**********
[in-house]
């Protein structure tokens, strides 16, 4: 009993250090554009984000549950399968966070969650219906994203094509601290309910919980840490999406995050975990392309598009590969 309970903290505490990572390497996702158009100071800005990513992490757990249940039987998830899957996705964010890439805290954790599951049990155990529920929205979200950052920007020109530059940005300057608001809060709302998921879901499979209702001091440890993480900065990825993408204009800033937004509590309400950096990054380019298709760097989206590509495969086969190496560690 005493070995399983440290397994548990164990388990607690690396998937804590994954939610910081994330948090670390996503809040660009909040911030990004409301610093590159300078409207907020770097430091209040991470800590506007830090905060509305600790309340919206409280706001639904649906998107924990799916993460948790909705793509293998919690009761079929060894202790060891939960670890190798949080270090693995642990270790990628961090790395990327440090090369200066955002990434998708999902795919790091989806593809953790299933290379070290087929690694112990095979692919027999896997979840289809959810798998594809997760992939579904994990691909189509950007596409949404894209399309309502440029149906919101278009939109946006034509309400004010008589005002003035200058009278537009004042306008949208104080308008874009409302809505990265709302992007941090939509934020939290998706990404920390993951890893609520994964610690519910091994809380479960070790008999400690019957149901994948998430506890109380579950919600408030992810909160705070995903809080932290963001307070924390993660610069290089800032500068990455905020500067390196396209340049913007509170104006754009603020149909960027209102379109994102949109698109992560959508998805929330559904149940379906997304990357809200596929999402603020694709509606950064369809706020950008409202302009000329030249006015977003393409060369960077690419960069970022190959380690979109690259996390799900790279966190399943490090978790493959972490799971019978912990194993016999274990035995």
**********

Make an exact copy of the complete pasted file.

[in-house]
């Protein structure tokens, strides 16, 4: 009993250090554009984000549950399968966070969650219906994203094509601290309910919980840490999406995050975990392309598009590969 309970903290505490990572390497996702158009100071800005990513992490757990249940039987998830899957996705964010890439805290954790599951049990155990529920929205979200950052920007020109530059940005300057608001809060709302998921879901499979209702001091440890993480900065990825993408204009800033937004509590309400950096990054380019298709760097989206590509495969086969190496560690 005493070995399983440290397994548990164990388990607690690396998937804590994954939610910081994330948090670390996503809040660009909040911030990004409301610093590159300078409207907020770097430091209040991470800590506007830090905060509305600790309340919206409280706001639904649906998107924990799916993460948790909705793509293998919690009761079929060894202790060891939960670890190798949080270090693995642990270790990628961090790395990327440090090369200066955002990434998708999902795919790091989806593809953790299933290379070290087929690694112990095979692919027999896997979840289809959810798998594809997760992939579904994990691909189509950007596409949404894209399309309502440029149906919101278009939109946006034509309400004010008589005002003035200058009278537009004042306008949208104080308008874009409302809505990265709302992007941090939509934020939290998706990404920390993951890893609520994964610690519910091994809380479960070790008999400690019957149901994948998430506890109380579950919600408030992810909160705070995903809080932290963001307070924390993660610069290089800032500068990455905020500067390196396209340049913007509170104006754009603020149909960027209102379109994102949109698109992560959508998805929330559904149940379906997304990357809200596929999402603020694709509606950064369809706020950008409202302009000329030249006015977003393409060369960077690419960069970022190959380690979109690259996390799900790279966190399943490090978790493959972490799971019978912990194993016999274990035995």